David and I were able to return to the States for Thanksgiving. I come from a large family and holidays have always been important to us. We were very grateful to have such proficient help at the farm-Martin, Jonathon and his wife Jessica. It made leaving, even for a short time, much less stressful.
Of course, given that we live in paradise, it isnt as though we needed a vacation. So we made the most out of our time and visited a fish farm in our local area in Oregon.
It was fascinating to me for several reasons. Legend has it, that the origin of trout in the mountainous regions of Costa Rica, was from trout eggs imported from Oregon directly to our Hush Valley ponds.
I also found it interesting that though we passed Gnat Creek Fish Hatchery (while living in the States) at least once a week, I had never been there.
What a great place! We had a very well educated staff member show us around and explain how/what they do there.
They specialize in supplementing the Salmon runs, but they also have steelhead and sturgeon.
They grow the hatchlings from eggs, in large trays with a gravity fed water system.
Fun fact: Egg bearing female fish are called Hens.
We really enjoyed our 'fish hatching 101' course, so when we returned, we jumped in- both feet, and bought 5000 fry. Martin and Dave went to the hatchery here in Costa Rica, and also had a tour of their facility.
The process is a bit different, but so is the scale.
This hatchery is a business, supplying fry to many/most of the mountain farms.
Gnat Creek supplements natural runs for release into the wild.
The trout fry here are kept in tanks. They are shocked with electricity while in the zygote stage , to make them all female (or try anyway). Females are advantageous as they have more capacity for meat, and grow to a larger size. They are shocked again later in their development in an effort to make them sterile. Sterile females are ideal because their abdomen fill with trout meat versus eggs.
The fry are sent home in large plastic bags, about 1000 in each. We then transfer them to our hatchery tanks, and grow them the rest of the way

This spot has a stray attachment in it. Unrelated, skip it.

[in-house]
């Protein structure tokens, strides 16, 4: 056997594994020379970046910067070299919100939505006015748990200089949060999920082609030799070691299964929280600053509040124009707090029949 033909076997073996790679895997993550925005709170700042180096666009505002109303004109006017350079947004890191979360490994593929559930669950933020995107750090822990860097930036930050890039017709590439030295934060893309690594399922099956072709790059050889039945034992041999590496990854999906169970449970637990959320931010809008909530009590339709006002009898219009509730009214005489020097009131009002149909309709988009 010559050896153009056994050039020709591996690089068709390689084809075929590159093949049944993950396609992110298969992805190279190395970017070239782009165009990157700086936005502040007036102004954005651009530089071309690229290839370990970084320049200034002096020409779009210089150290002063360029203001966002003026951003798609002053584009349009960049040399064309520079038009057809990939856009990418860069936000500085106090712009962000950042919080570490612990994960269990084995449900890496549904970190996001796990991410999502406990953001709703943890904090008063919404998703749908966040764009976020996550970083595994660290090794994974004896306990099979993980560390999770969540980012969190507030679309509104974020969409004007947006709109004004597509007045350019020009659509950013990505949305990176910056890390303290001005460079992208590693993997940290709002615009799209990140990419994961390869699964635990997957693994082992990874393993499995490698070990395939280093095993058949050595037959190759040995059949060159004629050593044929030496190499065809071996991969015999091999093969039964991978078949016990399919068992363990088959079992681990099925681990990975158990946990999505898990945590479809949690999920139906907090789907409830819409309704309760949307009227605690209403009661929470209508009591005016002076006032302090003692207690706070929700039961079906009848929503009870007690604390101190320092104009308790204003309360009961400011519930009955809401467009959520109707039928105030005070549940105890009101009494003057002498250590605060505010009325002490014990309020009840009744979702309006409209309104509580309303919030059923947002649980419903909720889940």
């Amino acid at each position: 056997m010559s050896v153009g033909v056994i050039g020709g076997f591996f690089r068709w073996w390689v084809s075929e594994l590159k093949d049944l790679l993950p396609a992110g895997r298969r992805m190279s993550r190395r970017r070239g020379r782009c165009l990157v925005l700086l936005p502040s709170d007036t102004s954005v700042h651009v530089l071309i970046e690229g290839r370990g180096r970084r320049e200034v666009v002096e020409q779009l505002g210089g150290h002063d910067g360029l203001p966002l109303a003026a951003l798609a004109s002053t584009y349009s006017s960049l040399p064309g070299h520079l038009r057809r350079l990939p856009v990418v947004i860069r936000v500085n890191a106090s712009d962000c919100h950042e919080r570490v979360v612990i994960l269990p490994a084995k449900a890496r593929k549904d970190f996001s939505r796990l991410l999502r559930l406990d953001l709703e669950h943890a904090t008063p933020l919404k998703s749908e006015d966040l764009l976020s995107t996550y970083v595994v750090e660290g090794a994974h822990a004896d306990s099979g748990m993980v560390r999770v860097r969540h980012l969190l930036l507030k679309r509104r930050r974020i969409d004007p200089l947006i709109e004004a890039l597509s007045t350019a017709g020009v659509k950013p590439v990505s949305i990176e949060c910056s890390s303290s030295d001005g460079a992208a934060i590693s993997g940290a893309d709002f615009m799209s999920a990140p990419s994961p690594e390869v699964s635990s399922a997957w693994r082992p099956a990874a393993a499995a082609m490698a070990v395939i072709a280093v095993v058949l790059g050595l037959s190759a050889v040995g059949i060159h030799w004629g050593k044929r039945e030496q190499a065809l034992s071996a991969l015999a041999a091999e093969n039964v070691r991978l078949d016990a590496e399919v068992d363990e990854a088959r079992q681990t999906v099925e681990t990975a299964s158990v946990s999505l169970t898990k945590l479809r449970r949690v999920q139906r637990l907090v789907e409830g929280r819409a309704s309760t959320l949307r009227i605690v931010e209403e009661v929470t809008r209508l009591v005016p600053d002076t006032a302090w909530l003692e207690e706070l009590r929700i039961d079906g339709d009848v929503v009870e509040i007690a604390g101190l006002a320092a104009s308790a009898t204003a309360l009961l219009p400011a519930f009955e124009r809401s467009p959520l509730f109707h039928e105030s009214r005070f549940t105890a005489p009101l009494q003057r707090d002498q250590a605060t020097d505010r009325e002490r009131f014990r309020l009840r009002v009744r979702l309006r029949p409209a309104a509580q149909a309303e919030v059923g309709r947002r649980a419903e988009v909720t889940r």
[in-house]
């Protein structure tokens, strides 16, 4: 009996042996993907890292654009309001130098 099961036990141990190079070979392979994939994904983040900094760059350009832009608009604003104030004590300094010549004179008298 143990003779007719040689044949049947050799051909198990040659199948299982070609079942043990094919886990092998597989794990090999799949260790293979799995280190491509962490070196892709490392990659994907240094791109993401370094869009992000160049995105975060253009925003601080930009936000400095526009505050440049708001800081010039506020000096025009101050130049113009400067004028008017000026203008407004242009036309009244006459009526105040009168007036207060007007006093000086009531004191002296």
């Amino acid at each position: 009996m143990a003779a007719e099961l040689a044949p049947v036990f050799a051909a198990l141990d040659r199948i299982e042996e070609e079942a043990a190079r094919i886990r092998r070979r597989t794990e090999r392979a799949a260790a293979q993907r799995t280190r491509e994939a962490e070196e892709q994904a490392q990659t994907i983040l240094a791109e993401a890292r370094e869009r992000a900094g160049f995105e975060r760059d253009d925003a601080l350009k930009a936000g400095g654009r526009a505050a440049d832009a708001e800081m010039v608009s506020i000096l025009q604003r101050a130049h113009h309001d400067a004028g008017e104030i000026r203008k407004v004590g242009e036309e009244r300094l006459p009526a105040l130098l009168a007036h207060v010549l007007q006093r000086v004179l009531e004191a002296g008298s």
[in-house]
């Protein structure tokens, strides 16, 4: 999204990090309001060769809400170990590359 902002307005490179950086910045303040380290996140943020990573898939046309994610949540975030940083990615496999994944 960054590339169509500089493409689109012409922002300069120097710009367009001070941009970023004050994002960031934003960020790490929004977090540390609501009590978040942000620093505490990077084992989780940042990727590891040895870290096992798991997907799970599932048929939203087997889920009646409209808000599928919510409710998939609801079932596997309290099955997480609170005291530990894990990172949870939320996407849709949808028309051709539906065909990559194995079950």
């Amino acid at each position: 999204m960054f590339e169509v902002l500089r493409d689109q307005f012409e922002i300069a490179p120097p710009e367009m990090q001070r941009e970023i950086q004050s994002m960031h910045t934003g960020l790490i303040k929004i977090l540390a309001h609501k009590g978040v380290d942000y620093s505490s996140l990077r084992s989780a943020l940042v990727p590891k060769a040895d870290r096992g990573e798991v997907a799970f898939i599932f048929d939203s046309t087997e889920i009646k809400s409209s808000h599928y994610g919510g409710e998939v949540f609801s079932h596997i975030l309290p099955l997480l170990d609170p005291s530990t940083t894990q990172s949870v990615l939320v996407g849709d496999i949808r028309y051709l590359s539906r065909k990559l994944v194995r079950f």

We had noticed that our trout meat is more pink, like salmon, even when cooked . I asked the guide about the difference. I was told that the color comes from an algae containing astaxanthin. This chemical compound is a keto-carotinoid. Its the same algae that shrimp and salmon eat that give them their pink color. Mountain trout in Oregon do not have the same access to this algae, and thus their meat is much whiter in color.
Armed with our new information, we decided to give it a go. We selected 20 adult hens. Hens must be at least a year old to be able to spawn. We also pulled several males. The hens are kept in a new/old pond that hasn't been actively used in a decade or so.
We are hoping to do our first batch of Hush Valley 'start to finish' trout in March.
We will keep you posted on that.
Next blog, we will talk about our first guests of the season! Spoiler alert- they were great!
We will have updates on our new project (its a big one!) AND possibly, a guest blogger too, as partners Peter and Jo will be joining us in just over a week.
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Dave and Krista are a couple from the Pacific Northwest that led overwhelmingly busy lives.
Click here to pick up your copy of Anne's book! It's all about their adventure and the establishment of Hush Valley Lodge: from leaving their middle-class suburban lifestyle in Canada to reinventing themselvess in the beautiful mountains of Costa Rica. Check it out and if you enjoy it, please spread the word! Thanks!